Young Vincentian Yugge Farrell was released on bail, after spending three weeks at a Mental Health Center (MHC) in St. Vincent undergoing psychiatric evaluation and receiving unwanted medication for having cursed the Finance Minister’s wife. [See previous post, Yugge Farrell Granted Bail, and the Solidarity with Yugge Farrell: Regional Statement by Red for Gender.]
When news of Farrell’s forced hospitalization broke, artist Susan Mains (Grenada) said, “When I read about her, this painting came pouring out.” [See painting above.] She explains her motivation on her artist’s page, “Sometimes an issue becomes so urgent that you just have to say something. I am not a lawyer or a politician, so I use the best way I can to draw attention, and that is through art. Her story is heartbreaking, and is now all over social media.”
Ronelle King (Barbados)—activist and director/founder of Life in Leggings: Caribbean Alliance Against Gender-based Violence—told Loop Barbados: “Once again, Caribbean women in the region and the Diaspora have taken the initiative to mobilize and engage in impactful transnational activism, which could be described in Audrey Lorde’s own words, ‘I am not free while any woman is unfree, even when her shackles are very different from my own.’”
She added, “Stand in solidarity with Vincentians and—by extension, the region—as we call upon the government of Saint Vincent and the Grenadines to protect the fundamental rights of Vincentian citizens by amending the Mental Health Act to prevent further misuse of mental health policies and legislation.”
Holly Bynoe (St. Vincent and the Grenadines) also shared a heartfelt statement via Facebook, calling us all to take action:
“This is how we can continue to fight for Yugge.
[. . .] In our times it is hard to listen to our gut, our intuition that deep part of ourselves that knows before our brains do, what injustice, inequity, corruption, fear mongering and abuse looks like.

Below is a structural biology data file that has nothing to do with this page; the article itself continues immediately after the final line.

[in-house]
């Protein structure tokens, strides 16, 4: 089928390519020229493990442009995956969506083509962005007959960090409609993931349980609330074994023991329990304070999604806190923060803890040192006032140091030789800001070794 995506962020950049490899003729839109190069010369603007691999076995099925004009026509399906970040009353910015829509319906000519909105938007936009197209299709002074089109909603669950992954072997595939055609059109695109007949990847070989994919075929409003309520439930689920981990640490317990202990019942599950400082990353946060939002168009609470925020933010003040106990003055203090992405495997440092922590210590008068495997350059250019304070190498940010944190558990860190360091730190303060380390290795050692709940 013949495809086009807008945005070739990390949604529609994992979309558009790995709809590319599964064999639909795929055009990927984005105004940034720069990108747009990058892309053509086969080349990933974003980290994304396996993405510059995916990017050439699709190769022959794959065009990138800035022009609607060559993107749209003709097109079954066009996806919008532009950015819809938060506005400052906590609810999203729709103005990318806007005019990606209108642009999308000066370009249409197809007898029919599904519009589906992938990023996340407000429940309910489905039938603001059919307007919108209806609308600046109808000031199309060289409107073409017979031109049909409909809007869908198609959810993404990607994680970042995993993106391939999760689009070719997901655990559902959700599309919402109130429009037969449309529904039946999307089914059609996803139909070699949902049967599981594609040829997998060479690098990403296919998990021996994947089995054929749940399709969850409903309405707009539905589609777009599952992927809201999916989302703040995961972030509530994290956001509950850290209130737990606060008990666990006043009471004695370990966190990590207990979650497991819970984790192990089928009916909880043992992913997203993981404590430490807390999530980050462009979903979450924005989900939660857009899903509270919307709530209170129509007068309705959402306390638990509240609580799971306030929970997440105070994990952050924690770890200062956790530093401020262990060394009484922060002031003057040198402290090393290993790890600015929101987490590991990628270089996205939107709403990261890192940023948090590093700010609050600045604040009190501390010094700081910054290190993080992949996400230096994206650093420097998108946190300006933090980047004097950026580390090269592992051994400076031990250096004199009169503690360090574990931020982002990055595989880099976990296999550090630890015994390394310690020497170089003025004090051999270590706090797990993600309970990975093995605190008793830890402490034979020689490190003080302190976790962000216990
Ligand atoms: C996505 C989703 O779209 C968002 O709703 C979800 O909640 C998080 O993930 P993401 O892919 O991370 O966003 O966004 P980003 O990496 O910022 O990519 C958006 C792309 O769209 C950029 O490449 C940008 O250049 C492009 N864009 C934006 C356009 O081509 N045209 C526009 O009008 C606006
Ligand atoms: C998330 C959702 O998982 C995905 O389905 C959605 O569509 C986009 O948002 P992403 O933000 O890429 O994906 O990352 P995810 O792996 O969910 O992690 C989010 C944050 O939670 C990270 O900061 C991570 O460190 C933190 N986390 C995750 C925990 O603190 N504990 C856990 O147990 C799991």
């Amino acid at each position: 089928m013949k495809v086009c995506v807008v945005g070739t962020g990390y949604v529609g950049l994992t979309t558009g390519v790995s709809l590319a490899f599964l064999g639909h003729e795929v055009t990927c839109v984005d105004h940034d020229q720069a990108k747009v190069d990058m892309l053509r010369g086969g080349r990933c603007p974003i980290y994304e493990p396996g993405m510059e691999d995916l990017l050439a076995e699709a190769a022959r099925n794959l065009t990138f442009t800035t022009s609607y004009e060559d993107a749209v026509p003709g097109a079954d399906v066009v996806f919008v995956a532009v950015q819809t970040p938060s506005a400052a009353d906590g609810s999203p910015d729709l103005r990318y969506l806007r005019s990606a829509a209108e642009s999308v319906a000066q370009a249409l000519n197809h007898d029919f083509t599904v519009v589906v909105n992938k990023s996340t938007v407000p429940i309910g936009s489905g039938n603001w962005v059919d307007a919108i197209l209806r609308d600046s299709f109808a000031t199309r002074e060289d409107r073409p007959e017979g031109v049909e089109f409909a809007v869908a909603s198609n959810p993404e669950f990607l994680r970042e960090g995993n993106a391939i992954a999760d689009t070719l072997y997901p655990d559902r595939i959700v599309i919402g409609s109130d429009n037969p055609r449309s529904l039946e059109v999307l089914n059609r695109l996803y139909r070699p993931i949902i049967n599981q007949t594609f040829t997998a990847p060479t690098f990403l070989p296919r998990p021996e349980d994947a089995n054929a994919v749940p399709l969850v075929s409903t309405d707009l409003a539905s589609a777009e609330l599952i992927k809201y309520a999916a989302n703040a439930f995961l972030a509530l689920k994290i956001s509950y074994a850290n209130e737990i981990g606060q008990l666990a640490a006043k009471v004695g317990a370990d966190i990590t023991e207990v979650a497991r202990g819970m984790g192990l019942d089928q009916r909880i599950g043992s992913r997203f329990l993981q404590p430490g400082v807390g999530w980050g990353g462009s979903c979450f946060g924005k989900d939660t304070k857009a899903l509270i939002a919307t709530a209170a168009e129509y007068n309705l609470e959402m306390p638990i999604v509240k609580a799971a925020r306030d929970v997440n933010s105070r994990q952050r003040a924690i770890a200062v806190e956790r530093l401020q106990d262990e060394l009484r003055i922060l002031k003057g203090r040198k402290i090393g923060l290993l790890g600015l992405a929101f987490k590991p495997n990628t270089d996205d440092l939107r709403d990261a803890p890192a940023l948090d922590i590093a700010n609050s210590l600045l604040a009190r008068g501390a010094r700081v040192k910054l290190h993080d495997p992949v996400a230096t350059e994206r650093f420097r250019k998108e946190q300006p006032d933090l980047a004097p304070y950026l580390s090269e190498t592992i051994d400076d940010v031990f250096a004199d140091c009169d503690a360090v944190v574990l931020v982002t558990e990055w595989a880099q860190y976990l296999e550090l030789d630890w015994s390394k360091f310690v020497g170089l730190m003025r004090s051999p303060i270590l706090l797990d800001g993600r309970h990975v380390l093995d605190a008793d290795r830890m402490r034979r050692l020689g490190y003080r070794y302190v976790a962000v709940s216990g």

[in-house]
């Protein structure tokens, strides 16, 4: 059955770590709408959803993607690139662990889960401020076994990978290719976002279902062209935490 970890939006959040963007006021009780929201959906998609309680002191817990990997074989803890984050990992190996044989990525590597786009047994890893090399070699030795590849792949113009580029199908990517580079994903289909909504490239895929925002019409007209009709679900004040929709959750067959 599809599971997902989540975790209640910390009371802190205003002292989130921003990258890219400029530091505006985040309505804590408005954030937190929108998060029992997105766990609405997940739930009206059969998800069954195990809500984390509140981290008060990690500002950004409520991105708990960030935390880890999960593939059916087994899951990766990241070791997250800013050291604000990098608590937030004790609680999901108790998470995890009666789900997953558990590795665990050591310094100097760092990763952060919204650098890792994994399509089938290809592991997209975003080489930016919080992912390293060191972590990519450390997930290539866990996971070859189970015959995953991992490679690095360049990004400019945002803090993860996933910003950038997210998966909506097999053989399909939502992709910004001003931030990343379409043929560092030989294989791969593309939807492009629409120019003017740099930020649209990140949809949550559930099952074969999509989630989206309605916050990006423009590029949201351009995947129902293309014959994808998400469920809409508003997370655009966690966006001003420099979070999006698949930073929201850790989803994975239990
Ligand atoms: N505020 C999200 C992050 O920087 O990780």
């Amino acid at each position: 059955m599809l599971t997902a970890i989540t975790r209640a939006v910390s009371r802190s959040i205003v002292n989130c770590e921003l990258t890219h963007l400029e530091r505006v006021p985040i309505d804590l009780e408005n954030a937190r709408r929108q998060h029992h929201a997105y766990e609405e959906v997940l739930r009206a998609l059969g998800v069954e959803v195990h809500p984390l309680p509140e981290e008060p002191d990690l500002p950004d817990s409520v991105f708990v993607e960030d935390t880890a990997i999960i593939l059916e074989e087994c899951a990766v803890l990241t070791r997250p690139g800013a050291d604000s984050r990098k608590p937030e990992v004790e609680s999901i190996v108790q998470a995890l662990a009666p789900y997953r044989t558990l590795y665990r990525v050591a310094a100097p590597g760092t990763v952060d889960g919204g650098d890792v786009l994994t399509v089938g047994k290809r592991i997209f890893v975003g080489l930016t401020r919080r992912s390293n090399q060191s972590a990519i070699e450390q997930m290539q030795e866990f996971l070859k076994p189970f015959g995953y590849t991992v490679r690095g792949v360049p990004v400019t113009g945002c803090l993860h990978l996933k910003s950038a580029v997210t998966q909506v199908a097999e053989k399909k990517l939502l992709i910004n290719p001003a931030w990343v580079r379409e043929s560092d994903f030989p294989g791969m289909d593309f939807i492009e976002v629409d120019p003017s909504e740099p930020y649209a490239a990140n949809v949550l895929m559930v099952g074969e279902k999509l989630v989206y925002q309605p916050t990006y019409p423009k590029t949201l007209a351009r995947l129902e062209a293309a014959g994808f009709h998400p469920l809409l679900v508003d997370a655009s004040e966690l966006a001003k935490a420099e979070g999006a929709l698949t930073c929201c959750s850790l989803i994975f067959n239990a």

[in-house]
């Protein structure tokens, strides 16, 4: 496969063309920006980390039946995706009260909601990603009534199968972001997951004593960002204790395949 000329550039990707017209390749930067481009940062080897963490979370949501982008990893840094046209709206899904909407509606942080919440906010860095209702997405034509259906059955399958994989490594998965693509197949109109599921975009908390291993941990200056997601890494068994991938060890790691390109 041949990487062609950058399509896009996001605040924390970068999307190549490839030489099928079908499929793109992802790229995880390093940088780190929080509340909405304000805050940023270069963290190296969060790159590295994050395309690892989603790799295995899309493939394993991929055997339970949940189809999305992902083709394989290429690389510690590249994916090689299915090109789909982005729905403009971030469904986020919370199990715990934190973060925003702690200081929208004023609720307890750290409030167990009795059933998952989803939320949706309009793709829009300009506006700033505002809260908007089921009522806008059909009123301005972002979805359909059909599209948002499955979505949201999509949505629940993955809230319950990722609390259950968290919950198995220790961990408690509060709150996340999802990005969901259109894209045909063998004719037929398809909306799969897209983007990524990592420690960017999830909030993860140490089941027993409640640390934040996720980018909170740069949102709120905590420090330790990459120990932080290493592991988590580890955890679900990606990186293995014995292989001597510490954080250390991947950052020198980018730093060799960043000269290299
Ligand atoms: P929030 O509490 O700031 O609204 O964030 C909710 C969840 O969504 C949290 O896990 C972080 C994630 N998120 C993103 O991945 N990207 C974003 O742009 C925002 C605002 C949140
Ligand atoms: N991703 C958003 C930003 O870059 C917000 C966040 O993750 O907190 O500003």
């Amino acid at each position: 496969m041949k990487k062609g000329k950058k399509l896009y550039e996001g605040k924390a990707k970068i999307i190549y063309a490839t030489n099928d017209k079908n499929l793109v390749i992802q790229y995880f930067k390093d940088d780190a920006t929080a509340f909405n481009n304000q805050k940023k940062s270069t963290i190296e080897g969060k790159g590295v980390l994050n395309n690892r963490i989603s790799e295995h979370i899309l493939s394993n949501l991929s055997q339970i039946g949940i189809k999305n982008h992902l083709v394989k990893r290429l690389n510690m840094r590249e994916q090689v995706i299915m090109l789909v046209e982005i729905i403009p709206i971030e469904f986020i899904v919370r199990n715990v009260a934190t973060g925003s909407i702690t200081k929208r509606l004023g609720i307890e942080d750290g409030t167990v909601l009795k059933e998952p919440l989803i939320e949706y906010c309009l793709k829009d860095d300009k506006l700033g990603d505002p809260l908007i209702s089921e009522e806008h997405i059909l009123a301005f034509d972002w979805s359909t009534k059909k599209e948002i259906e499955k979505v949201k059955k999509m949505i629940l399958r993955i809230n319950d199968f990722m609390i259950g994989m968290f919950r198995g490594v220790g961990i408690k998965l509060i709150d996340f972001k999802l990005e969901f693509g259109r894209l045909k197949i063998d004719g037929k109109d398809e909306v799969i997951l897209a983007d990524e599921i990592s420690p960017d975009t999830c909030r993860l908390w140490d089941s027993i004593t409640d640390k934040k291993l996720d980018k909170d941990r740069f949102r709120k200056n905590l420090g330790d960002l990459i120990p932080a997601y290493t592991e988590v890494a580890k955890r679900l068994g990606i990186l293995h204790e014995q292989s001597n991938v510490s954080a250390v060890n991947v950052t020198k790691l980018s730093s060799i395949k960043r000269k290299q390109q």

Over the past few weeks and in particular in over the last days, as a nation, we have been deeply troubled by the course of action taken against Yugge. From indigent litigation in court to the blatant disregard of due process and procedure. Through it we feel a nation enraged, a country violated and in deep pain. We also feel the affliction, as women as citizens of this country and every act of wrongdoing against Yugge is a move against us.
This is personal.
This is close.
She and all women and men are the heartbeats of this nation.
This profound cry has been heard near and far, but we need more allies to the cause. And even though Yugge has been granted bail and her case dismissed till the end of the year–which is an even greater injustice–we need to keep the story of Yugge in the public domain and keep focused on the actual crime at hand; the gross misuse of the justice system and the levels of top-down corruption which have now been revealed in an explicit manner.
[. . .] Yugge’s case feels different and that is because this SEASON is like no other. As we have all noticed, a new day is on the horizon and justice is rearing its head in a small and large ways. Our voices continue to be magnified, echoed across the Caribbean and throughout the diaspora and the vibration coming back says so much about this current moment that we are existing in. We will no longer be silent.
[. . .] Let us not distract ourselves and keep the reminder close that the issue at hand is Yugge and her wellness. May we find the commitment in our hearts to fight, may we find the decency we need as Vincentians, as Caribbeans, as people of a great community of humans to rise above this situation of politicking and pettiness to raise this young woman up and to hold ourselves accountable for her present conditions. Her continued wellness, assessment and healing are paramount.
So this is how you can continue the fight for Yugge.
Continue to work with local allies. Continue to rally and call on our Caribbean partners. Continue to draw on your diaspora, and on your journalists and activists. Continue to lobby and pressure our politicians to revise and update current laws, like the Mental Health Act, and others that are antiquated and out of time which lead to persecution of others which may exist on the fringes. We must continue to fight for transparency.
And finally, continue to keep Yugge’s name in your mouths and hearts. I call on all feminists, goddesses and warriors to—now more than ever—show your light. Show your strength, to keep determined and to acknowledge that you are not only fighting for your right to be, but the fight is for all Vincentian citizenry to have equal access to justice, wellness, respect and parity.